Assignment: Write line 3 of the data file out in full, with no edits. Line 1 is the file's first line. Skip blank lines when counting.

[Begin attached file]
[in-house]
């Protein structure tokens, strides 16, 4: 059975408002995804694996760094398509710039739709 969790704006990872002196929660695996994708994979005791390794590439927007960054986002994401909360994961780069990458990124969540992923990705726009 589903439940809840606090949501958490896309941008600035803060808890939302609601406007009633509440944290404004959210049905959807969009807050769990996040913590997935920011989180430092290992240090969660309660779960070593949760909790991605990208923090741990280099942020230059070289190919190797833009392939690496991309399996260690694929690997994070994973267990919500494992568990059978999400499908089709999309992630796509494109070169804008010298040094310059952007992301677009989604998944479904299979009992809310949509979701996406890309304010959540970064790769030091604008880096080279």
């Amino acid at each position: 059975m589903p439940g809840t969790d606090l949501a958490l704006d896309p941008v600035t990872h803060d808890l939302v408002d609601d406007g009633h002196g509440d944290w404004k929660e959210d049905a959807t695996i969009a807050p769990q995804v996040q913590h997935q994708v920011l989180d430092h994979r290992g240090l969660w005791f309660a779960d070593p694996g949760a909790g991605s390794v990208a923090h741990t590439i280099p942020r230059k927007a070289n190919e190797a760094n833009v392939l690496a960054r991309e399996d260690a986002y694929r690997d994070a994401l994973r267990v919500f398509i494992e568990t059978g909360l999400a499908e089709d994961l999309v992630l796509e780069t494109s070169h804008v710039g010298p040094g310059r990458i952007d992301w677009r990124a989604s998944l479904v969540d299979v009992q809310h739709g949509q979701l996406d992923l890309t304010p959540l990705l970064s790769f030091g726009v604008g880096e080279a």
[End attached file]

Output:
């Amino acid at each position: 059975m589903p439940g809840t969790d606090l949501a958490l704006d896309p941008v600035t990872h803060d808890l939302v408002d609601d406007g009633h002196g509440d944290w404004k929660e959210d049905a959807t695996i969009a807050p769990q995804v996040q913590h997935q994708v920011l989180d430092h994979r290992g240090l969660w005791f309660a779960d070593p694996g949760a909790g991605s390794v990208a923090h741990t590439i280099p942020r230059k927007a070289n190919e190797a760094n833009v392939l690496a960054r991309e399996d260690a986002y694929r690997d994070a994401l994973r267990v919500f398509i494992e568990t059978g909360l999400a499908e089709d994961l999309v992630l796509e780069t494109s070169h804008v710039g010298p040094g310059r990458i952007d992301w677009r990124a989604s998944l479904v969540d299979v009992q809310h739709g949509q979701l996406d992923l890309t304010p959540l990705l970064s790769f030091g726009v604008g880096e080279a």